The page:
From Wind Repertory Project
Evan Hause

Evan Hause

Subtitle: A Tree Symphony

General Info

Year: 2020
Duration: c. 22:00
Difficulty: VII (see Ratings for explanation)
Publisher: Evan Hause
Cost: Score and Parts - Contact composer

Movements (movements 1 and 2, and 3 and 4 played without pause)

1. Seeding
2. Taproot
3. Branching
4. Flowering


Full Score
C Piccolo I-II (doubling Flutes)*
Flute I-II
Oboe I-II
English Horn
Bassoon I-II
Contrabassoon (or Bass Saxophone substitute)
E-flat Soprano Clarinet
B-flat Soprano Clarinet I-II-III (up to 9 players)
B-flat Bass Clarinet
B-flat Contrabass Clarinet
E-flat Alto Saxophone I-II
B-flat Tenor Saxophone
E-flat Baritone Saxophone
C Trumpet I-II-III (up to 6 players)
Horn in F I-II-III-IV
Trombone I-II (up to 4 players)
Bass Trombone
String Bass
Percussion, including:

  • Bass Drum
  • Bass Marimba
  • Castanets
  • Chimes
  • China Cymbals
  • Claves (2)
  • Cowbell (low, or Brake Drum)
  • Crash Cymbals
  • Crotales
  • Egg Shakers (2)
  • Glockenspiel
  • Gongs (5, tuned)
  • Guiro
  • Marimba
  • Ratchet
  • Slapsticks (2)
  • Snare Drum
  • Suspended Cymbals (4: large, 2 medium, small)
  • Tambourine
  • Tam-tams (4: small, medium, large, extra large)
  • Temple Blocks (5)
  • Tom-toms (4)
  • Triangles (2)
  • Vibraphone
  • Vibra-slap
  • Wood Blocks (2)
  • Xylophone

*Wind numbers indicate best practice


None discovered thus far.

Program Notes

Branching is subtitled, A Tree Symphony. From Richard Powers’s 2018 Pulitzer Prize-winning novel The Overstory to the recent 50th anniversary of Earth Day in 2020 (that was unfortunately dampened by COVID-19) to my own experience as a product of Treetown, USA -- Ann Arbor, Michigan -- tree imagery has captivated me now as ever. I was coincidentally commissioned in 2019 by the Vocal Arts Ensemble of Ann Arbor for a work commemorating the Earth Day anniversary, premiere postponed, and for both that work and this one I was joyously under the influence of Tree.

Seeding segues into Taproot, and both are concerned with origins. Seeding is the most kaleidoscopic movement of the entire symphony. It represents creation or birth at the cellular level. The turbidity is a composer’s depiction of the mystery of a seed gaining purchase in the ground until it is capable of growing, or the first firing of embryonic life in any circumstance. Both informed my underlying approach to the notes in this section, which entailed an elaborate system of semi-ordered, intertwining key areas.

In our Tree’s life, the first root breaks through the seed, anchoring it and taking in water -- the process of germination. A taproot is developed. The chorale that emerges heralds movement II, Taproot, in the musical form. A muscular B-flat (the ‘root’ of the wind ensemble) underpins a searching, spiraling series of chord progressions.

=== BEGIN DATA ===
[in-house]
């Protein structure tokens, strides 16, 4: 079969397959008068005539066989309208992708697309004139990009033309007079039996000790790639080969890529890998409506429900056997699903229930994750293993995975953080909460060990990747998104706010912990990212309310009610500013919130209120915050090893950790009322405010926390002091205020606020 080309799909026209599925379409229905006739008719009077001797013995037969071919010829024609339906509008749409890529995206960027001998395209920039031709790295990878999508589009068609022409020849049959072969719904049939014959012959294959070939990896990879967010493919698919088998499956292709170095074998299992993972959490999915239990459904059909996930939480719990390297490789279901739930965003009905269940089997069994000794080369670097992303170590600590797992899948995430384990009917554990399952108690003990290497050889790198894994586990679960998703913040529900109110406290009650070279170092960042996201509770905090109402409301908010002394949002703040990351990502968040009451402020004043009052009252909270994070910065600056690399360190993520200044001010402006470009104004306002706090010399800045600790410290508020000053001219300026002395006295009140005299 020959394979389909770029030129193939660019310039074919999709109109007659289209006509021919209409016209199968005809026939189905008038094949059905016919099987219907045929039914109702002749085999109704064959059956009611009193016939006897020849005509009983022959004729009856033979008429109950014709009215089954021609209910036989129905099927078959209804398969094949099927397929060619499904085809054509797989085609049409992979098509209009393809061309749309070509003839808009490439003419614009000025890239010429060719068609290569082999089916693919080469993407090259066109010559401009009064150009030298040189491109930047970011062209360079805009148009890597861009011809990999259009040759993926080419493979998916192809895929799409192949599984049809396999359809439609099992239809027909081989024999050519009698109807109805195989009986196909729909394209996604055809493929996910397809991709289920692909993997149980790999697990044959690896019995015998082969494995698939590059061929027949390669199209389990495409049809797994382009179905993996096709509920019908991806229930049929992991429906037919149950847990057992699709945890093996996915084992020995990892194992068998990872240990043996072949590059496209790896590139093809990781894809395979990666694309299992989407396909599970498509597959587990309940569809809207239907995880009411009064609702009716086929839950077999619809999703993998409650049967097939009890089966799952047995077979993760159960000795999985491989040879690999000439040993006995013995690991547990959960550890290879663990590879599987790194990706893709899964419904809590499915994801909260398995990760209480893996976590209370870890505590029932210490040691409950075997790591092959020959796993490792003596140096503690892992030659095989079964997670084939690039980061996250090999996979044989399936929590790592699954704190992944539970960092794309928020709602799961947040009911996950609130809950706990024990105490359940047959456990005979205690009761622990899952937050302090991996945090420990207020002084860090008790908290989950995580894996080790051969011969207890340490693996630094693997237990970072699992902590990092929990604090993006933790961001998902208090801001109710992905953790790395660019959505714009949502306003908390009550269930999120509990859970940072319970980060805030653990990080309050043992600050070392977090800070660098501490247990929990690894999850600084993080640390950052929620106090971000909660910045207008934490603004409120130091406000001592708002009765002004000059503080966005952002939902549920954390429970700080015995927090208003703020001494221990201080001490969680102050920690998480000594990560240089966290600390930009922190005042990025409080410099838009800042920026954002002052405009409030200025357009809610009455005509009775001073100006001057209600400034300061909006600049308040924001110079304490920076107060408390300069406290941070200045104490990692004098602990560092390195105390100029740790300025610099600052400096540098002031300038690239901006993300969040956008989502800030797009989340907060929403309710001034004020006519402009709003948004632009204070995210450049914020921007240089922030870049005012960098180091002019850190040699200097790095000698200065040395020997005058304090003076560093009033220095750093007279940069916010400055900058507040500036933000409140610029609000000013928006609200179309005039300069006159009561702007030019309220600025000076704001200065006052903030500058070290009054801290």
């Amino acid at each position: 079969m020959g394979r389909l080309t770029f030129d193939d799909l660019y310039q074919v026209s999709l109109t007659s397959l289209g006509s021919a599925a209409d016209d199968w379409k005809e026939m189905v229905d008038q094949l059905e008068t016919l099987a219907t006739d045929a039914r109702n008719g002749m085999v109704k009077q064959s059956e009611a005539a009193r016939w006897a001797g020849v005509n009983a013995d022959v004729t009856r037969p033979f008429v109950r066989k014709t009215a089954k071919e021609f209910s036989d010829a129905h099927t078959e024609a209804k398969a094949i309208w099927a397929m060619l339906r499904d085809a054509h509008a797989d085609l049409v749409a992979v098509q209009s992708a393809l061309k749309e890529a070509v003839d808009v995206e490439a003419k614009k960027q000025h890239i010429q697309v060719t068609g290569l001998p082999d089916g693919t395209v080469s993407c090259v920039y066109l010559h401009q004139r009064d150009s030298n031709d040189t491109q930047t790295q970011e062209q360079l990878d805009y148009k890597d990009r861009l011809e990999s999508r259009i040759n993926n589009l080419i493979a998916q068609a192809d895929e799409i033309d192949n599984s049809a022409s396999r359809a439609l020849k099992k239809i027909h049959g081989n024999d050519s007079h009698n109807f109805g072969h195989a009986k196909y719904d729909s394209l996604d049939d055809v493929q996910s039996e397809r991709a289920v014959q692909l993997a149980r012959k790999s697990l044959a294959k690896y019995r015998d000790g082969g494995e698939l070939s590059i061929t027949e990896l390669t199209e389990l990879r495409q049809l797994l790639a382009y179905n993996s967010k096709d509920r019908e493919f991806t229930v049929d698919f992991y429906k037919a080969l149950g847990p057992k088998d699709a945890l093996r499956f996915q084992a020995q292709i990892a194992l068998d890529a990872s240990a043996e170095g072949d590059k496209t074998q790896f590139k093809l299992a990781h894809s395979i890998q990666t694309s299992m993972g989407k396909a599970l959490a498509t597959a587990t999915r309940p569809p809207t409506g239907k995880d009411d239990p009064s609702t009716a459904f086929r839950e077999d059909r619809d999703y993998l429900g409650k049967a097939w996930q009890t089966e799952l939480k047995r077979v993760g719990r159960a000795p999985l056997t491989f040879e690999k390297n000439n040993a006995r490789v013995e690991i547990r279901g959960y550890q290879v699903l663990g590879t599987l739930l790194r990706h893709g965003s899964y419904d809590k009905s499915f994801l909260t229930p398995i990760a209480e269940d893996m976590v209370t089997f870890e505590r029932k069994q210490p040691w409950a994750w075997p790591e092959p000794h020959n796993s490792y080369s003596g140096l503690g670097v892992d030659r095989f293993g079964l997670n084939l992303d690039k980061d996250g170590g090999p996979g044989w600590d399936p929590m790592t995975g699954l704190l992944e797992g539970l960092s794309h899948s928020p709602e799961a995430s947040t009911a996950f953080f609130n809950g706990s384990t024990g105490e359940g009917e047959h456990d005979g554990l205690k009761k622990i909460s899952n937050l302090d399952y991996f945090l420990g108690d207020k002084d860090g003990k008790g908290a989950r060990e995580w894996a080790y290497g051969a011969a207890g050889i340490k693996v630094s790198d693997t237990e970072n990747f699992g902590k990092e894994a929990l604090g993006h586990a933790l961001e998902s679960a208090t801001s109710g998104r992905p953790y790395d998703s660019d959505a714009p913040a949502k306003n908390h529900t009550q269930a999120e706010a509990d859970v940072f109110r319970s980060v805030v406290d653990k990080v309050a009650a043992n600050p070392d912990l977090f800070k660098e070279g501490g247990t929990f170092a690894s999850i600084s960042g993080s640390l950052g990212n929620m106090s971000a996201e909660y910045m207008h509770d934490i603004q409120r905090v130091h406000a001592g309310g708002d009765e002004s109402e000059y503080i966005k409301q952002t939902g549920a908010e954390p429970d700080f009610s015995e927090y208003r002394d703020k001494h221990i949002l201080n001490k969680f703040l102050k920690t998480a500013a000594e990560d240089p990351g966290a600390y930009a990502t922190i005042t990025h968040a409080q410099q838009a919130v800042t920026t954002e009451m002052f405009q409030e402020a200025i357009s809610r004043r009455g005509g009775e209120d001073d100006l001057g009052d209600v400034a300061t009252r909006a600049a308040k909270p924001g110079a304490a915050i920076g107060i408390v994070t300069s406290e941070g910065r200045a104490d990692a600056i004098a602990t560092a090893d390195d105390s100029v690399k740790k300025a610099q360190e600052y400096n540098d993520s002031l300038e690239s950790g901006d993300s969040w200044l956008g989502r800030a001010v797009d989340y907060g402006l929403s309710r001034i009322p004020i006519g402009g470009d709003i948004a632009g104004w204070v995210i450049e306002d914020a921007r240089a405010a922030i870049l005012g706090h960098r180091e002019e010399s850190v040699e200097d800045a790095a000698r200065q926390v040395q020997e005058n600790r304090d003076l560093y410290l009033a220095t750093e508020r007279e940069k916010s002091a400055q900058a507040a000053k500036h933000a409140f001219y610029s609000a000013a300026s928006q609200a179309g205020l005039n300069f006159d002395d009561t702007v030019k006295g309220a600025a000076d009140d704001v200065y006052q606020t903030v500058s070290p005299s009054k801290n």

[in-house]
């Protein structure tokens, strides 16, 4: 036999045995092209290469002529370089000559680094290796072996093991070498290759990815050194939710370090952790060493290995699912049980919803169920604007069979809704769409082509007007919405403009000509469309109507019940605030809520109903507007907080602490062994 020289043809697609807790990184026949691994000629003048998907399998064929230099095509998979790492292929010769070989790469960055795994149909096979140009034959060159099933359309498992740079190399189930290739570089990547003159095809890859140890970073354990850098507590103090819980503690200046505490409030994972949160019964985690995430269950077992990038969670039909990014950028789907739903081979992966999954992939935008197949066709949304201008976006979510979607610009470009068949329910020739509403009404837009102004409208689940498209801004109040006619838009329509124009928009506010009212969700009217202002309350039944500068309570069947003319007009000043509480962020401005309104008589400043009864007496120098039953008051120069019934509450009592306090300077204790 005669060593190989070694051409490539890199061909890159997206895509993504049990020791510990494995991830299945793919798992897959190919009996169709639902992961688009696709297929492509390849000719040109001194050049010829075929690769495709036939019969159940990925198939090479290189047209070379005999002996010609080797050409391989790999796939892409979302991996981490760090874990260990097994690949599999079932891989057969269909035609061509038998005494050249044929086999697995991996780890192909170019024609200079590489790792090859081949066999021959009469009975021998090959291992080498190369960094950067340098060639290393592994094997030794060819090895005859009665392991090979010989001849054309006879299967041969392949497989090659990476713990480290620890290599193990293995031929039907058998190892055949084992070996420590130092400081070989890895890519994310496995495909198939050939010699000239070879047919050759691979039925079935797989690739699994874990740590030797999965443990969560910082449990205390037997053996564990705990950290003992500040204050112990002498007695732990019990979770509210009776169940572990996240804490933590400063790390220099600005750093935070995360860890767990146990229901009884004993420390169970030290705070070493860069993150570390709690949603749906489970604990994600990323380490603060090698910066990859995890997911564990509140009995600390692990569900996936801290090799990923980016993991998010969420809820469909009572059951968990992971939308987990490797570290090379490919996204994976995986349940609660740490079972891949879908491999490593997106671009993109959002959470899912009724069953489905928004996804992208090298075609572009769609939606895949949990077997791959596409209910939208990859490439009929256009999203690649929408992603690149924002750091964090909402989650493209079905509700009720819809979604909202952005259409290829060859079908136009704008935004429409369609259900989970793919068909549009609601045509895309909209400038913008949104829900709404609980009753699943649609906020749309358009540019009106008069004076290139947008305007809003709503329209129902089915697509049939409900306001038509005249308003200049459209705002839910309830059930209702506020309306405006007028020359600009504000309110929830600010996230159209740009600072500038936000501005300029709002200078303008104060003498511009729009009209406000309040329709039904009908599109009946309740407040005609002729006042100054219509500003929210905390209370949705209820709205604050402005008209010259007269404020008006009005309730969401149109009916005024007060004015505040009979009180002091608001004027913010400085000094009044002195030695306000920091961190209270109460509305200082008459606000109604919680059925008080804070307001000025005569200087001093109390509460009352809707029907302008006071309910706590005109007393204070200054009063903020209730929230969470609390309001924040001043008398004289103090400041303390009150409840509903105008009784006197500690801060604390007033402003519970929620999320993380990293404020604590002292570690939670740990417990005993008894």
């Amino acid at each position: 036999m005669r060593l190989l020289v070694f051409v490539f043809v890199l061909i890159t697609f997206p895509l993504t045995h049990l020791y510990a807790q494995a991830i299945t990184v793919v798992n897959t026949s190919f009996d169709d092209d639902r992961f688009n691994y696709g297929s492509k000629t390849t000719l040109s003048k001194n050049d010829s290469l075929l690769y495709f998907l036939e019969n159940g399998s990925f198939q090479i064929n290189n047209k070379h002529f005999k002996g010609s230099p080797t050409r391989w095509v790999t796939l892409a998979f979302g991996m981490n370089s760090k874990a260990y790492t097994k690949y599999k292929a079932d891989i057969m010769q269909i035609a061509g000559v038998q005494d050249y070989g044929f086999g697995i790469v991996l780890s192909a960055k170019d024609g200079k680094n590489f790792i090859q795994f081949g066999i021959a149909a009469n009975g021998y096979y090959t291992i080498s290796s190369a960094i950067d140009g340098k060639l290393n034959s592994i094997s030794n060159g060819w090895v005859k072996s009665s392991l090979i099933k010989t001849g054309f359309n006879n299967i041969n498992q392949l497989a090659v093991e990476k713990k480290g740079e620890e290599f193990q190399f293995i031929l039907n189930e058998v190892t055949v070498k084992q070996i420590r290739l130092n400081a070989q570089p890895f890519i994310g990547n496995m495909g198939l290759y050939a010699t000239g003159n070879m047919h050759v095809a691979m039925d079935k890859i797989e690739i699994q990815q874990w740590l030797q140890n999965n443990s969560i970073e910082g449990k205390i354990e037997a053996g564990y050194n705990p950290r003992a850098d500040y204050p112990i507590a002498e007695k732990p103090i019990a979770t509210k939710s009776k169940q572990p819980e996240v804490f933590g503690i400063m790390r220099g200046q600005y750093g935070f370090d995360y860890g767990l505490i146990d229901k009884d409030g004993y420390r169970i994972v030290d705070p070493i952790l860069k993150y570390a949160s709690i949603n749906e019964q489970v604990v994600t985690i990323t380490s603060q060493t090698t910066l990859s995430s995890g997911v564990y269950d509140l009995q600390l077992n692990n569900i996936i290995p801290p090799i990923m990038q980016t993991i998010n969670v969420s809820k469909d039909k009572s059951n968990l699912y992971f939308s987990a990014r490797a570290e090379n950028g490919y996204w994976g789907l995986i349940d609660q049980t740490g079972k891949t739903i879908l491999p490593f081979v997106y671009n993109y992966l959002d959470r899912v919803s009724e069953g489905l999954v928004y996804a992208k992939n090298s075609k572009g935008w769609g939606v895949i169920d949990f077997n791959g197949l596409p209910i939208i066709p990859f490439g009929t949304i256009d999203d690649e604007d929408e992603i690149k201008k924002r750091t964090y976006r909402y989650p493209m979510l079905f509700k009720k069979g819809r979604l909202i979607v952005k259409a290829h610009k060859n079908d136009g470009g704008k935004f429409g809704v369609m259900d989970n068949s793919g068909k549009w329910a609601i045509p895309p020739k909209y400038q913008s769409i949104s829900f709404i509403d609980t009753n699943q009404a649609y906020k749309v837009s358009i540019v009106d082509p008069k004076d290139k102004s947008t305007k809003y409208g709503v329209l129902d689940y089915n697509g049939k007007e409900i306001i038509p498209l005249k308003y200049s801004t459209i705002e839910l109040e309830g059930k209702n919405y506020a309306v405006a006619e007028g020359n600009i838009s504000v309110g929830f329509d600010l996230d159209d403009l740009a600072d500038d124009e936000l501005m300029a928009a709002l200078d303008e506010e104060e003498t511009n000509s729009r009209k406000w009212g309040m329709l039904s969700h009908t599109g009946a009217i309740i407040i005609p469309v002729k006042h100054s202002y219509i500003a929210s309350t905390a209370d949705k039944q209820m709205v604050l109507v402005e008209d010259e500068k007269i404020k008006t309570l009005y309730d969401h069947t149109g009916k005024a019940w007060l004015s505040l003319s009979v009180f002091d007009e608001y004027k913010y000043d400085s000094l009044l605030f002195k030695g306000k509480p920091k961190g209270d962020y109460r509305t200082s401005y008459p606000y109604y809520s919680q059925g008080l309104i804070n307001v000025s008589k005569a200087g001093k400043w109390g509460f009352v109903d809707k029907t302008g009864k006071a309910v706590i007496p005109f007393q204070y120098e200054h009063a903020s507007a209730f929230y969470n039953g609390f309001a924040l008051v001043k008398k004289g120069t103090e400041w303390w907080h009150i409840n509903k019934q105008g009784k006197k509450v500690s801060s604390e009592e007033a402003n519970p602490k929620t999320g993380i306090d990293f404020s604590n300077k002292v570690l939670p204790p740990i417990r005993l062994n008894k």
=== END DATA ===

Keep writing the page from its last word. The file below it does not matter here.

The Branching movement is a band version of the scherzo of my orchestral Symphony No. 2 (1995–2013), where it is called, more abstractly, moto perpetuo. The opening 35 measures of Branching were written in 1990, during the summer before I arrived in Ann Arbor for graduate school. This intro defines the harmonic world of the entire movement, not far removed from Taproot. There is a burst of self-quotation (heard as a triumphant chorale surprise), which adapts the climactic chord progression of an earlier, nature-worshipping, vocal-chamber work. The music is partially re-contextualized in this Tree Symphony as, one might say, an eight-minute time lapse of the large tree’s growth to maturity -- a reading which certainly agrees with the many branches and motivic blossoming of the musical material. It is a virtuosic showpiece for the ensemble, easily its centerpiece.

The concept of ‘branching’ is also metaphorical considering the various branches of many intertwined connections with the University of Michigan School of Music, Theatre & Dance as taproot. My personal connection to the school, and its instrumental and composition programs, is vital and primal. I was a student from 1990 to 1996, receiving my Masters and Doctoral degrees in composition with a minor in percussion.

In Flowering, our large Tree lives for decades or centuries. Here we find it in beautiful repose, a watcher in the forest and home to innumerable forms of life. The mighty sentinels of our Earth deserve our love, respect, and care, always. The work is dedicated to Lester Monts, whose more than 20 years of service to UM as senior vice provost for academic affairs and senior counselor to the president for the arts and diversity has ‘flowered’ the environment at Michigan in multiple ways.

- Program Note by composer


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State Ratings

None discovered thus far.


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Works for Winds by This Composer